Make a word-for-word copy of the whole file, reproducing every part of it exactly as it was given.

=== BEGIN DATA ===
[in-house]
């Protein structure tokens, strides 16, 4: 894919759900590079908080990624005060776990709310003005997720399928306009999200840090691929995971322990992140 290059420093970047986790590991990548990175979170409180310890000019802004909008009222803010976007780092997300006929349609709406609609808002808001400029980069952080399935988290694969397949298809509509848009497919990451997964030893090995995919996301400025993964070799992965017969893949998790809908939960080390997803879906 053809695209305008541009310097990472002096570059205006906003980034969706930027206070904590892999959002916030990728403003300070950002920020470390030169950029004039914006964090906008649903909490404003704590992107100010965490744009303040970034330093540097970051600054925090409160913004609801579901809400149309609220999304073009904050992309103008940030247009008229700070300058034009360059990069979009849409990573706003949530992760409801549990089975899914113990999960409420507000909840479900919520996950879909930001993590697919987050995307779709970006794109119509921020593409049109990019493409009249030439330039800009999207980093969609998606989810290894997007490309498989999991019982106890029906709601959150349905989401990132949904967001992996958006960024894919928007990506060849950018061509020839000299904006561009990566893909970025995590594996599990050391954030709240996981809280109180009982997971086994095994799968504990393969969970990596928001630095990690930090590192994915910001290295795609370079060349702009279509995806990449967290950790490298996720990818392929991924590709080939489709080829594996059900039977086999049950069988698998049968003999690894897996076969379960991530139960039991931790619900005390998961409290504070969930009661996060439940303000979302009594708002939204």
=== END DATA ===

[in-house]
């Protein structure tokens, strides 16, 4: 894919759900590079908080990624005060776990709310003005997720399928306009999200840090691929995971322990992140 290059420093970047986790590991990548990175979170409180310890000019802004909008009222803010976007780092997300006929349609709406609609808002808001400029980069952080399935988290694969397949298809509509848009497919990451997964030893090995995919996301400025993964070799992965017969893949998790809908939960080390997803879906 053809695209305008541009310097990472002096570059205006906003980034969706930027206070904590892999959002916030990728403003300070950002920020470390030169950029004039914006964090906008649903909490404003704590992107100010965490744009303040970034330093540097970051600054925090409160913004609801579901809400149309609220999304073009904050992309103008940030247009008229700070300058034009360059990069979009849409990573706003949530992760409801549990089975899914113990999960409420507000909840479900919520996950879909930001993590697919987050995307779709970006794109119509921020593409049109990019493409009249030439330039800009999207980093969609998606989810290894997007490309498989999991019982106890029906709601959150349905989401990132949904967001992996958006960024894919928007990506060849950018061509020839000299904006561009990566893909970025995590594996599990050391954030709240996981809280109180009982997971086994095994799968504990393969969970990596928001630095990690930090590192994915910001290295795609370079060349702009279509995806990449967290950790490298996720990818392929991924590709080939489709080829594996059900039977086999049950069988698998049968003999690894897996076969379960991530139960039991931790619900005390998961409290504070969930009661996060439940303000979302009594708002939204």